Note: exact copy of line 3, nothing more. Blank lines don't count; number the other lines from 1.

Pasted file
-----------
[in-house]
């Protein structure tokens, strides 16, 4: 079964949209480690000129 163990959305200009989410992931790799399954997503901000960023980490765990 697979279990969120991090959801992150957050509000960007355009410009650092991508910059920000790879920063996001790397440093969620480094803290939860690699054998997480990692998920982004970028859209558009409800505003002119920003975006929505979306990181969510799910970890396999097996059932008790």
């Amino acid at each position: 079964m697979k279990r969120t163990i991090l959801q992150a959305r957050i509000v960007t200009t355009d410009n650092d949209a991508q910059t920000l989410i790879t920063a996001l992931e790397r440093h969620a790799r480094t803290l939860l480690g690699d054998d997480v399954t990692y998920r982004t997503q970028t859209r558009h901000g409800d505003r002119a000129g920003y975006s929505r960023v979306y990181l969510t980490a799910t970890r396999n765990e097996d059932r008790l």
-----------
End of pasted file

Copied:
């Amino acid at each position: 079964m697979k279990r969120t163990i991090l959801q992150a959305r957050i509000v960007t200009t355009d410009n650092d949209a991508q910059t920000l989410i790879t920063a996001l992931e790397r440093h969620a790799r480094t803290l939860l480690g690699d054998d997480v399954t990692y998920r982004t997503q970028t859209r558009h901000g409800d505003r002119a000129g920003y975006s929505r960023v979306y990181l969510t980490a799910t970890r396999n765990e097996d059932r008790l």